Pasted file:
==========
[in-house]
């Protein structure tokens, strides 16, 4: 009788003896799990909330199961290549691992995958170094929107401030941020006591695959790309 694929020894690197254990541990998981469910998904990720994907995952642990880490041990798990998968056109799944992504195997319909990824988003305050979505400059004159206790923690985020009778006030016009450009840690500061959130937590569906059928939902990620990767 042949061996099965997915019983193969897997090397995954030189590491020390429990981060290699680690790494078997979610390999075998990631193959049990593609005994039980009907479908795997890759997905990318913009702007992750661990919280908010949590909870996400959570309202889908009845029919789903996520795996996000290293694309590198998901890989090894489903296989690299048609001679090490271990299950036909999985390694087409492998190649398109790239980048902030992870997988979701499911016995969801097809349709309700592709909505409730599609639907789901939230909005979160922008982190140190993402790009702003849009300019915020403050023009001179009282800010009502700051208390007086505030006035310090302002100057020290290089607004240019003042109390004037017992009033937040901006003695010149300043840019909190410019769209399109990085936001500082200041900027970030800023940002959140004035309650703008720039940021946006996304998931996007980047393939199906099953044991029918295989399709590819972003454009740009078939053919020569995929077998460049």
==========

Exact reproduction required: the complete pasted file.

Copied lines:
[in-house]
């Protein structure tokens, strides 16, 4: 009788003896799990909330199961290549691992995958170094929107401030941020006591695959790309 694929020894690197254990541990998981469910998904990720994907995952642990880490041990798990998968056109799944992504195997319909990824988003305050979505400059004159206790923690985020009778006030016009450009840690500061959130937590569906059928939902990620990767 042949061996099965997915019983193969897997090397995954030189590491020390429990981060290699680690790494078997979610390999075998990631193959049990593609005994039980009907479908795997890759997905990318913009702007992750661990919280908010949590909870996400959570309202889908009845029919789903996520795996996000290293694309590198998901890989090894489903296989690299048609001679090490271990299950036909999985390694087409492998190649398109790239980048902030992870997988979701499911016995969801097809349709309700592709909505409730599609639907789901939230909005979160922008982190140190993402790009702003849009300019915020403050023009001179009282800010009502700051208390007086505030006035310090302002100057020290290089607004240019003042109390004037017992009033937040901006003695010149300043840019909190410019769209399109990085936001500082200041900027970030800023940002959140004035309650703008720039940021946006996304998931996007980047393939199906099953044991029918295989399709590819972003454009740009078939053919020569995929077998460049």